The seder also reflects the kabbalistic influence on our community. We recite five biblical verses – from 10 to 17 times each. The word and repetition counts, when added up, suggest numerically calculated hopes for a good year. The last verse is: “And you will have peace, and your house will have peace, and everything that is yours will have peace.”
Nothing acid or sour is eaten on Rosh Hashanah, such as the sweet-and-sour Arabic dish called “khatta.” Instead, the meal consists of tempting dishes like “mahmoora,” chicken cooked with tomatoes, spices, almonds and raisins, served on a bed of pilau (rice) and topped with none other than “roshinkes mit mandlen” -more raisins and almonds sauteed quickly until crisp and golden. We even dip the challah into sugar, not salt, after reciting the motzi.
In Calcutta, the distinctive home ritual carried into the synagogue. Instead of one special Selihot service the Saturday night before Rosh Hashanah, Sephardi and Oriental Jews conduct Selihot?the special set of penitential prayers-all through the month of Elul. On erev Rosh Hashanah, a pre-dawn Selihot service began at 4 a.m., followed by the morning service and a visit to the cemetery.
Mikveh Israel Congregation: The oldest Jewish congregation in Pennsylvania.
Though I was too young to remember the synagogue observance, my parents have described Rosh Hashanah in the Maghen David Synagogue in Calcutta. At 6 a.m. on Rosh Hashanah morning, the synagogue, draped in white, began to fill with people, men dressed in white sharkskin suits (a shiny, heavy, polyster-like material). Women also wore as much white as possible.
The entire service was chanted aloud, and did not end until 1 p.m. The centerpiece of the service is a poem by Judah Samuel Abbas that describes the binding of Isaac. The shofar blasts also differ from the traditional Ashkenazi blasts: “teruah” is one long blast instead of nine short ones.
After the Torah reading, the solemn mood of the service shifted to that of an auction, as the aliyot, ark openings and other honors for the second day of Rosh Hashanah and Yom Kippur went up for grabs. Honors for the first day were auctioned off the previous Shabbat.
Though the auction prolonged the service by almost an hour, nobody seemed to mind. Only the people interested in the bidding-about half the congregation-remained in the sanctuary, laughing and joking among themselves, but still paying very close attention.
Much of the bidding was done in increments of 26 – the numerical value of God’s name – until the bidding reached 101, the numerical value of the guardian angel Michael’s name. The opening of the ark on Kol Nidre night and reading the haftarah traditionally drew the highest bids.
Parents bid on honors for their children as well. When the Torah was taken out, a special haftarah scroll accompanied it; this light scroll was usually carried by a child. It was also a child’s job to point to the beginning of the Torah portion with a yad, or pointer.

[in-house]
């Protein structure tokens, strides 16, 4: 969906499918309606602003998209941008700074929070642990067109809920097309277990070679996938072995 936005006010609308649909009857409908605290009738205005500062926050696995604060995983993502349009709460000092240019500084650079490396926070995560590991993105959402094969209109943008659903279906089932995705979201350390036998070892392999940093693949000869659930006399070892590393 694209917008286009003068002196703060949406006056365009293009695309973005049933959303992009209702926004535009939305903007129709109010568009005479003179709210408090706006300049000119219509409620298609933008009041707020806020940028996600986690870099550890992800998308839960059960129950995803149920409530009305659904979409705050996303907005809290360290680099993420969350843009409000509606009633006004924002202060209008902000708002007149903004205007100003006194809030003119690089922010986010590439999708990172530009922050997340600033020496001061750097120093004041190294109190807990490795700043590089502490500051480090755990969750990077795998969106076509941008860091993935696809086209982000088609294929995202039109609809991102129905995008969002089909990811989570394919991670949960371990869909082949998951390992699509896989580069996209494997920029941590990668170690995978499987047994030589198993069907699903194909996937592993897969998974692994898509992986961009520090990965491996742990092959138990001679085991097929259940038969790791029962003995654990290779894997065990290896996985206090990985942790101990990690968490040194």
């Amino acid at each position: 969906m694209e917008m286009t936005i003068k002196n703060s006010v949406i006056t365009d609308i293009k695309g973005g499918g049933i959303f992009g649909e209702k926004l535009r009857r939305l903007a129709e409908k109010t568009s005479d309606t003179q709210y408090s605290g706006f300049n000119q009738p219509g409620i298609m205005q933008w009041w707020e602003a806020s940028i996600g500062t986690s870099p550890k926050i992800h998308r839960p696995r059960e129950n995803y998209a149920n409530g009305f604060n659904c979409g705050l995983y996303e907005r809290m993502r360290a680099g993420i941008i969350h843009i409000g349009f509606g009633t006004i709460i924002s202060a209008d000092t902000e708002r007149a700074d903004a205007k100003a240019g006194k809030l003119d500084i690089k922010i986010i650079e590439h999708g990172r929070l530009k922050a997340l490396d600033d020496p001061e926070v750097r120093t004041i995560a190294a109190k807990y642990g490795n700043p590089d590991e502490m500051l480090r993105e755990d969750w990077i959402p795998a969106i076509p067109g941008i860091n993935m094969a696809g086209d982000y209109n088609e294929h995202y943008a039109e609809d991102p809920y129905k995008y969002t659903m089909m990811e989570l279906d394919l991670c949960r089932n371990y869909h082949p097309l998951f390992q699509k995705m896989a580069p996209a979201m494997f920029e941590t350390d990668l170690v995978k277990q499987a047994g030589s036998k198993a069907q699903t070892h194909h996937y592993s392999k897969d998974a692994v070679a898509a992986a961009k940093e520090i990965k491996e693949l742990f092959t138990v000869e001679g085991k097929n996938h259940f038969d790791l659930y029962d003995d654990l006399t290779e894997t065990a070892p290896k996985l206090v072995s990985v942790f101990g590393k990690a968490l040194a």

On Rosh Hashanah afternoon, many Calcutta families opened their homes to others for the traditional reading of the Book of Psalms, accompanied by a light meal of sweets and fruit.
While the distinctive Calcutta lifestyle has vanished with the dispersion of the community, my family follows many of the Calcutta customs, including the Rosh Hashanah seder. We continue to greet family and friends on Rosh Hashanah with the traditional blessing: “Tizku l’shanim rabot:” May you merit many years.
The response is: “Tizke ve’tihyeh:” May you merit, and may you also live.
Rahel Musleah was born in Calcutta, India, the seventh generation of a Calcutta Jewish family that traces its roots to 17th-century Baghdad. She is a journalist, author and singer who presents programs on the Jewish communities of India. She is the editor/singer of “Songs of the Jews of Calcutta.” Website: A Passage to India: Exciting…Exotic…and Jewish with Rahel Musleah
This article was originally printed here.
Additional information: Jews of India
Indian Jewish Coconut Rice Pudding
2 cans light coconut milk
1/3 cup rice
½ teaspoons vanilla extract
1 cinnamon stick broken
½ cup raisins
½ cup sliced almonds (options)
¾ cup light brown sugar
½ teaspoon grated nutmeg
2 teaspoons rosewater
In a saucepan add the coconut milk and rice and bring to a simmer.
Add in the cardamoms, vanilla and cinnamon and cook on medium-low for 35 minutes stirring occasionally.
When the rice is very soft and the mixture has thickened add in the raisins and almonds if using.
Stir in the sugar and cook for another 10 minutes.
Sprinkle the nutmeg and rosewater and serve hot or cold.
May all of us be listened to and embraced and welcomed and supported – in the comin year.
Crown of a Pomegranate